One of the blurbs about this book states “Emily Giffin meets James Herriott in this charming and original tale of adventure, mishap, and romance centered around a vet's practice in the English countryside.” Honestly, that is a pretty accurate assessment since the book is part chick lit and animal well-being.
London veterinarian Maz Harwood did everything Mike’s way. Meeting him a few months after his divorce and working for him at Crossway Vets all were big warning signs but the attraction between them was immediate and mutual. Mike needed to take it slow in order to spare his ex-wife’s feelings and Maz eagerly consented. But instead of being rewarded for her patience and understanding she is stunned when after four and a half years together, Mike decides that he is still in love with his ex-wife. Now she needs to find a a new place of employment.Her best friend and former classmate Emma has the perfect solution.
After completing veterinarian school Emma moved back to Talyton, a small town in Devonshire. She turned her family home into Otter Veterinary Clinic. While she loves her town, setting up a practice there has been very stressful, especially since her relationship with the other animal clinic, Talyton Manor Vets, is contentious. Also it has been three and a half years since her last day off. So it is easy to understand why her husband finally laid down the law. She is looking for someone to take over her practice so they can take a six-month vacation, and who better than her best friend. Maz is not excited about leaving cosmopolitan London for a rural community- or the six month time frame, but she owes Emma and would do anything to help her friend.
Straightaway Maz discovers that this assignment is not a piece of cake. Emma left out numerous pertinent facts about the practice. Frances the secretary–receptionist has taken bossiness and imperiousness to a whole new level. And the townspeople's distrust of strangers is apt to put the business under before Maz gets the chance to prove herself.
Her first impression of Alex Fox-Gifford, one of the rival vets, reaffirms her dismal view of the masculine gender but as she gets to know him better, she can't deny his attractiveness. Still, they are rivals of a sort.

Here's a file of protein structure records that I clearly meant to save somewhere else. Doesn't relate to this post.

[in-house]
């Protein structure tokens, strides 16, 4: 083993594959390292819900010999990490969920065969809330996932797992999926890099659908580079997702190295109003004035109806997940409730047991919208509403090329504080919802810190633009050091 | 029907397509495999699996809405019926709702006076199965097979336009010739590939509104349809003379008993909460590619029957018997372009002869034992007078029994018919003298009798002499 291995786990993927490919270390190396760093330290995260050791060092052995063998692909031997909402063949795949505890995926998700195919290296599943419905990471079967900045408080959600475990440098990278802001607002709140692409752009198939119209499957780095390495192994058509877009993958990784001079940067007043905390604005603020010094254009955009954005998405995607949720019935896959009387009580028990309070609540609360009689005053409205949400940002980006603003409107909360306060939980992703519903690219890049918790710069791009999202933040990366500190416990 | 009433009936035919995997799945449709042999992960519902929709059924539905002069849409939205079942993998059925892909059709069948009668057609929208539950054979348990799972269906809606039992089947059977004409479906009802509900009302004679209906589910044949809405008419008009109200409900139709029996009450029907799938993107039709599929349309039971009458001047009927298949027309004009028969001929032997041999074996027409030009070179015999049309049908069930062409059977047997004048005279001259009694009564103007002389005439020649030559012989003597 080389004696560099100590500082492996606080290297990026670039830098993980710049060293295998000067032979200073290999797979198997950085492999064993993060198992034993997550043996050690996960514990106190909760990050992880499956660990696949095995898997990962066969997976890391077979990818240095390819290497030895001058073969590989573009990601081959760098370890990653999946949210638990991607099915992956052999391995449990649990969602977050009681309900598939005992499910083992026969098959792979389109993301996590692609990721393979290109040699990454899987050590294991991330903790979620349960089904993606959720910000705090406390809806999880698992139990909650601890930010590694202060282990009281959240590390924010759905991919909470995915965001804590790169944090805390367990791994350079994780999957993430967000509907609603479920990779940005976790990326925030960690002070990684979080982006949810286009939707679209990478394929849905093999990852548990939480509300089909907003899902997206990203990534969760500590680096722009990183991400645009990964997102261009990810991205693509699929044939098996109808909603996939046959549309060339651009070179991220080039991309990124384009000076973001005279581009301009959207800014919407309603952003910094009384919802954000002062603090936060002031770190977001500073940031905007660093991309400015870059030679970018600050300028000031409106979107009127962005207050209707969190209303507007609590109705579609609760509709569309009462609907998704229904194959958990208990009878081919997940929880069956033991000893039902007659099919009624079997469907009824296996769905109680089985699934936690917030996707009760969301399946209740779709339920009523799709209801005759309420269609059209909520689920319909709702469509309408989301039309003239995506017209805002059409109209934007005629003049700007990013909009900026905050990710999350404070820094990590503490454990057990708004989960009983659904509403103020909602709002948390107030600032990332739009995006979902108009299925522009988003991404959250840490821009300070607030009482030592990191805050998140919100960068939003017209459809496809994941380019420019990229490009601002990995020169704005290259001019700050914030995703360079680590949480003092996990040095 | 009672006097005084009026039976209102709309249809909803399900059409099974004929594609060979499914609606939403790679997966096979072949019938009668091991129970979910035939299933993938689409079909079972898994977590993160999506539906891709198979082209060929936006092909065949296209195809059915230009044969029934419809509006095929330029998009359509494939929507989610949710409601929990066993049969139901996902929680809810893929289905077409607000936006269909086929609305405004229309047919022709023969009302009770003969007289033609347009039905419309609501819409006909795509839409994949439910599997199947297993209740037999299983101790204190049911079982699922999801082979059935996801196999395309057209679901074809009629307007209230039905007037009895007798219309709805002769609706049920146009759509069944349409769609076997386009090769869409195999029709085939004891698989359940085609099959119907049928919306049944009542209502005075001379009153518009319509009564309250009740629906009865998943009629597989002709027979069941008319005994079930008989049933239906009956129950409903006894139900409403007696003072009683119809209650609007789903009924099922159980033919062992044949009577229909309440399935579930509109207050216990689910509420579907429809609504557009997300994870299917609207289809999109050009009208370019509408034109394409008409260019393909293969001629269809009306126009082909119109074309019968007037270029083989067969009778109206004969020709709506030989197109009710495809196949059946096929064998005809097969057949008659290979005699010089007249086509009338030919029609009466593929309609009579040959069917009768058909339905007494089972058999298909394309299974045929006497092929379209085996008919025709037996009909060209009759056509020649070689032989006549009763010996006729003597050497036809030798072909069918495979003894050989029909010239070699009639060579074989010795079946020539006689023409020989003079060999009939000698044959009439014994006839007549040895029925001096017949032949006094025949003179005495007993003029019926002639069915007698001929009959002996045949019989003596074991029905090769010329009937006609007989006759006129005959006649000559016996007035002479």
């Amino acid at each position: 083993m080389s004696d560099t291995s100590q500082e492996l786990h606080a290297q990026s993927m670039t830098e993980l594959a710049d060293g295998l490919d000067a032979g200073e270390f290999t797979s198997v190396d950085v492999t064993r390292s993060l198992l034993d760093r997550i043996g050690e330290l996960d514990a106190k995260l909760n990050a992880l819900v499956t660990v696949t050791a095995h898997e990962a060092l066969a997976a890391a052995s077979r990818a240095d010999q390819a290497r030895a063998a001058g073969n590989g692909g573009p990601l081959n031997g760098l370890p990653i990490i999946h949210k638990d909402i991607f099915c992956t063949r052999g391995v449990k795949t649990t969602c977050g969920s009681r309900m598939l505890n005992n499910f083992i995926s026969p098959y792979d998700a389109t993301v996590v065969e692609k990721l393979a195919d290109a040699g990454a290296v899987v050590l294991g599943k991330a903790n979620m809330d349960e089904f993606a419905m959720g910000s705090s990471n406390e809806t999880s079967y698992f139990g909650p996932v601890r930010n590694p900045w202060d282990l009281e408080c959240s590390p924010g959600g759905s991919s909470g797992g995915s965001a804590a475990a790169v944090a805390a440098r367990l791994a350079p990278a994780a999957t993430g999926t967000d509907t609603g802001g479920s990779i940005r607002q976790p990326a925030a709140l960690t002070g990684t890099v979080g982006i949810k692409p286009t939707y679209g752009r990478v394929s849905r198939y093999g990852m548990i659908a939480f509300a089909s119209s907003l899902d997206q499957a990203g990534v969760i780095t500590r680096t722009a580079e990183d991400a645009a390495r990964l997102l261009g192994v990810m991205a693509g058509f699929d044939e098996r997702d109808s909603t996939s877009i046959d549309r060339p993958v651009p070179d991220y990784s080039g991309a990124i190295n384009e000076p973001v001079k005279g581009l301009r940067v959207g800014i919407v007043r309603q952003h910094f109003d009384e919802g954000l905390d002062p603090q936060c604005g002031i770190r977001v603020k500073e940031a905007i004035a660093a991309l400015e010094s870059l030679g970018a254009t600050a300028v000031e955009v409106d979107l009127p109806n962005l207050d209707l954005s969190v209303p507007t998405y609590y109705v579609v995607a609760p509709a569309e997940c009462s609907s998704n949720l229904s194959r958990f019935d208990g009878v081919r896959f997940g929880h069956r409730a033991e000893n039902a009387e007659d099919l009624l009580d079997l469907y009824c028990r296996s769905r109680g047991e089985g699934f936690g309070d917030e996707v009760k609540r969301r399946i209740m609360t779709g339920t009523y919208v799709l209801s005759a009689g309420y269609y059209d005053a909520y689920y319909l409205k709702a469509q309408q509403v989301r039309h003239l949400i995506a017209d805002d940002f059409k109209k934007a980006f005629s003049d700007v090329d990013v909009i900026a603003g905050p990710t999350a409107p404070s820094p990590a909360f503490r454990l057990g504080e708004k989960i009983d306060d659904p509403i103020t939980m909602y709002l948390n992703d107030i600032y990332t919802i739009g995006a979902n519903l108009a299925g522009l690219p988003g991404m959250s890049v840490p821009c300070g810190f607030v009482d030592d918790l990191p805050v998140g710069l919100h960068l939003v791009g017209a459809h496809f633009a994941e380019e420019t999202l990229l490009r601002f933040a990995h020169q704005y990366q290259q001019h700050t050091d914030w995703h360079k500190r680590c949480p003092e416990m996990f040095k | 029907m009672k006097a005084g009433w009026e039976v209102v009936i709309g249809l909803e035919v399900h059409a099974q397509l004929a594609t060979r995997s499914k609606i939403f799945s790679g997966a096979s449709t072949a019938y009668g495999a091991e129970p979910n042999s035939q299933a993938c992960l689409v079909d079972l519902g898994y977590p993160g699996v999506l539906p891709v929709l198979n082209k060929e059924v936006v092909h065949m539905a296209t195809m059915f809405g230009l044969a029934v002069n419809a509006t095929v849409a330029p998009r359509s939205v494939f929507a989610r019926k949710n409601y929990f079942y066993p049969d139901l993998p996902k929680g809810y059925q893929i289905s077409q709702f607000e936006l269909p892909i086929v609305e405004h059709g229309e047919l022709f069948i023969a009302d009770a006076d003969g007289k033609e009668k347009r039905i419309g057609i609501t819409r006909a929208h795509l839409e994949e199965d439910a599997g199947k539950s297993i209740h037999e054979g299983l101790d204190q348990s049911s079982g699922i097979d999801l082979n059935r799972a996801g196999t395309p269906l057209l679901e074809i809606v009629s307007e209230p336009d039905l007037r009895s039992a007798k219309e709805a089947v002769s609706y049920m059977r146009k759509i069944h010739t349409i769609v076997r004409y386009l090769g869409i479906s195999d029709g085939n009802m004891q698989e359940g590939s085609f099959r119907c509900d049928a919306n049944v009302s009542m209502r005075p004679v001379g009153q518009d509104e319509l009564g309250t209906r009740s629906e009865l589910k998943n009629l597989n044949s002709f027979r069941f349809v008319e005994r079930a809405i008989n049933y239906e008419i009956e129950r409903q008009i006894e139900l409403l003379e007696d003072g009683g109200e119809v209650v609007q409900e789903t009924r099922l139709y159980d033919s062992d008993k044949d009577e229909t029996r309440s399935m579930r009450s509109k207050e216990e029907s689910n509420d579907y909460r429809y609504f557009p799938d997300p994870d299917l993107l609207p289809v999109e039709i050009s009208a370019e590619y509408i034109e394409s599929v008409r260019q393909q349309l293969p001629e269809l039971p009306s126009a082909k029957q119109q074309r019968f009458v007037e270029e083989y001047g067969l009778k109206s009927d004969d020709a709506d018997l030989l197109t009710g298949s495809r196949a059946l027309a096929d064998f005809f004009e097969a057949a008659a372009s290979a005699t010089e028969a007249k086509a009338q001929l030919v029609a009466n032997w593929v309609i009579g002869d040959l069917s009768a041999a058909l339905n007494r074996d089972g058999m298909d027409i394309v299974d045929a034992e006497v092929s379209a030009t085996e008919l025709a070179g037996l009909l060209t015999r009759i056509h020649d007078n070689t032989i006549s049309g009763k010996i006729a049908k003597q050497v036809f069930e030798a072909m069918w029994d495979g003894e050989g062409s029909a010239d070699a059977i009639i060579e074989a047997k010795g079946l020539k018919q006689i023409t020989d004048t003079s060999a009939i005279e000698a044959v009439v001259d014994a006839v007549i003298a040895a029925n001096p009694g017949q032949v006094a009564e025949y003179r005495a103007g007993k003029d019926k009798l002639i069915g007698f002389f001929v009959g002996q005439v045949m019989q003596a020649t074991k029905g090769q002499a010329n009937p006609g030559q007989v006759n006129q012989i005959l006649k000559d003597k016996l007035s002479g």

The romance is of the light variety. Reading the book I was slightly disappointed in the amount of time spent exploring the relationship. However I have just discovered that this book is part of a series. Viewed in that light, the limited time makes more sense.
Although I do enjoy first person narrative, in this scenario it does limit the intensity of emotions or feelings. While many affecting things happen, often I felt more like an outsider looking in on the story rather than being involved. Still through Maz’s eyes you get an excellent viewpoint of the English countryside, and the occupants of Talyton. One of the reason I enjoyed the book so much is the snapshot view of British culture. As an example, as the heroine is passing two men one calls out “Mornin', my lover,” a West county turn of phrase and which is unique even to Maz.
Since the author is a qualified veterinarian much of the book encompasses difficulties and complications in treating animals and dealing with the humans who own them. As an animal lover I found the insights into veterinarian medicine humorous, touching, sad and heartwarming. There are some scenarios that mimic real life but they are lightly handled without too much detail. And there are some truly uplifting moments as animals conquer their infirmities and ailments. I suspect that if you find yourself glued to the television watching Animal E.R. then you will enjoy City Girl, Country Vet too.
-- Leigh Davis
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